You Pay Taxes. Why Shouldn’t Prison Profiteers?

The nation's largest private prison company, Corrections Corporation of America, or CCA just announced that they're considering converting the company to a Real Estate Investment Trust, which is a special tax designation for real estate companies. It might sound boring and unimportant, but here’s what it means: CCA makes money by incarcerating people and gets practically all its money from taxpayers. Now they want to do that and not even pay their taxes.
 
They've already done the paperwork and reorganization necessary to allow them to make this change. Now they’re just waiting for approval from the IRS before they move forward.
 
According to Wikipedia, a Real Estate Investment Trust (or REIT) is "any corporation, trust or association that acts as an investment agent specializing in real estate and real estate mortgages." REITs can subtract dividends they pay to shareholders from their profits to reduce theirs taxes. 
 
While we could debate why real estate trusts should or shouldn’t get special tax breaks in the first place, it's really not clear why operating for-profit prisons would qualify a company as an investment agent. Corporations across many sectors buy and sell real estate as part of their business, but that doesn't make them real estate companies. Why CCA should qualify isn’t clear.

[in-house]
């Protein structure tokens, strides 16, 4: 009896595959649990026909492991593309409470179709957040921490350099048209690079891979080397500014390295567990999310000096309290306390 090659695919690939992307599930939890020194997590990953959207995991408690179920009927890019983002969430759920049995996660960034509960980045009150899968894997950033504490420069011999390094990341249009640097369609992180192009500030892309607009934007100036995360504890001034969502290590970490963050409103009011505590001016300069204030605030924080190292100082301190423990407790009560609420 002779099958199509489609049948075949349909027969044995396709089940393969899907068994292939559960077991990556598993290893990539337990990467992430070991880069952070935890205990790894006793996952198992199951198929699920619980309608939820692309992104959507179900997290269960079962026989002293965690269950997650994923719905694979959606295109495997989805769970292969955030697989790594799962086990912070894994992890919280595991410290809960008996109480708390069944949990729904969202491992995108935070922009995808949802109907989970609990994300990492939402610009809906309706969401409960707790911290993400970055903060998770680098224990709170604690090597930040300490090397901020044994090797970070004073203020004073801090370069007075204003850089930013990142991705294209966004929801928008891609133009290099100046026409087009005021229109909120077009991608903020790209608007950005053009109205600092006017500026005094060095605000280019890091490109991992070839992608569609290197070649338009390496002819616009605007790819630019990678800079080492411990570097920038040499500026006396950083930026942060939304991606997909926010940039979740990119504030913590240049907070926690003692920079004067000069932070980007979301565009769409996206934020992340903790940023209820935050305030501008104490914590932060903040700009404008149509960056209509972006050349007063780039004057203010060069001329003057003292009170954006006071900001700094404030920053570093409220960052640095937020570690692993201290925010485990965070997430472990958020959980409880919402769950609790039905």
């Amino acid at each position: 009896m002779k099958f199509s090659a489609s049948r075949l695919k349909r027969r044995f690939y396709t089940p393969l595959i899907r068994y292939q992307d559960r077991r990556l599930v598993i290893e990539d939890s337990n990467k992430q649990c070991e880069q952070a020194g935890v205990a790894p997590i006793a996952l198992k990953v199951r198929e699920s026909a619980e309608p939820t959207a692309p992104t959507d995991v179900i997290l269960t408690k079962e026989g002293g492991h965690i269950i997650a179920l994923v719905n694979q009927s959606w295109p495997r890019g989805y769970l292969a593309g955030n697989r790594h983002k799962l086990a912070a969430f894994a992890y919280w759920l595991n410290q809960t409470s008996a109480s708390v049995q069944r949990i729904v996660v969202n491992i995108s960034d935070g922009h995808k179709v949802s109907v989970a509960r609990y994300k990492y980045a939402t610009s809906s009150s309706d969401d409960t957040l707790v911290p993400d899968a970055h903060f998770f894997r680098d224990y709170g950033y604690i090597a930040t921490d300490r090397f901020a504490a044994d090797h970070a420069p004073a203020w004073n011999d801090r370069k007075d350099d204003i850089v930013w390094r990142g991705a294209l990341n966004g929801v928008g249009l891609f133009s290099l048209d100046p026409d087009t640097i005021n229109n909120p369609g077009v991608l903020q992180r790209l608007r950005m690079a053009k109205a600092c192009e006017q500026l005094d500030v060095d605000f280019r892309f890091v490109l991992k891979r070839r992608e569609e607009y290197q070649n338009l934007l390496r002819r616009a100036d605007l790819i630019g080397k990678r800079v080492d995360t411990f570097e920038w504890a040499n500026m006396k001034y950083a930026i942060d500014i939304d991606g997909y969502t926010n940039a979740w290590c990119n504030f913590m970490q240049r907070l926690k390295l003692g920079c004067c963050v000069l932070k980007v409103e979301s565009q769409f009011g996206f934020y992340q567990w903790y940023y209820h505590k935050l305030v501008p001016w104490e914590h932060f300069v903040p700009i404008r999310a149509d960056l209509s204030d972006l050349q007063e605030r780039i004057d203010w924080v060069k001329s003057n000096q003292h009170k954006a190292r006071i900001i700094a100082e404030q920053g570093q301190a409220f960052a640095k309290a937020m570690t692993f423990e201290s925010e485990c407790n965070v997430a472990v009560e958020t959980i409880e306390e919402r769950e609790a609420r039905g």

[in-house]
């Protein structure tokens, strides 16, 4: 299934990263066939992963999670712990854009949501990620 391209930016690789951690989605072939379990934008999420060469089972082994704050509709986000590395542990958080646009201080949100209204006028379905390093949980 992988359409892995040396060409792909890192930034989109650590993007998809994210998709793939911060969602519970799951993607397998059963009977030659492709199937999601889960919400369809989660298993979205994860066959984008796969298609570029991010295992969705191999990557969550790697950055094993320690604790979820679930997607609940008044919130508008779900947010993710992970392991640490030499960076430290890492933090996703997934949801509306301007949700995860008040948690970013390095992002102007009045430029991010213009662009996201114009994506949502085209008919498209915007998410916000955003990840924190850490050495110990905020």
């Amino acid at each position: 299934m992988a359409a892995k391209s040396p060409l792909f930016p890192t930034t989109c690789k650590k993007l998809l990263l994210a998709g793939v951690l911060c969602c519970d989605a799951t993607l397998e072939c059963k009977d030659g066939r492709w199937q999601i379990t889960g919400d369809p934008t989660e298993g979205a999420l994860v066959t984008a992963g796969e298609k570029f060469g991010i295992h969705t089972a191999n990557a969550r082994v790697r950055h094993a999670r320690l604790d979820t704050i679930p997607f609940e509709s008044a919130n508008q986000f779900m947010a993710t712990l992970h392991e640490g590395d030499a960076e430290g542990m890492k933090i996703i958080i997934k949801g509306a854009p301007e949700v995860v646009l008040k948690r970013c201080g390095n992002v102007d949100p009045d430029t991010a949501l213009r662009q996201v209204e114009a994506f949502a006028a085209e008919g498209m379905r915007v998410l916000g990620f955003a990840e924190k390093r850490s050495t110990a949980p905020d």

Just to give you a sense of the scale of what CCA does, in 2011, they took in $1.7 billion, almost all from contracts with government, and profited $162 million. They incarcerate more people than all but 3 states and the federal government, with about 92,000 beds. And they don't just run prisons for the states. They're also one of the biggest operators of immigration detention facilities.
 
We should stop wasting resources on companies like these, and instead focus our resources on educating and lifting up our people. Call CCA's representative Karin Demler at (615) 263-3005 to let her know that the least CCA can do is pay its taxes. And contact your representatives in Congress and let them know that the we stop spending money on private prisons and devote our resources to education and health care.
Prison bars image from Shutterstock.com.

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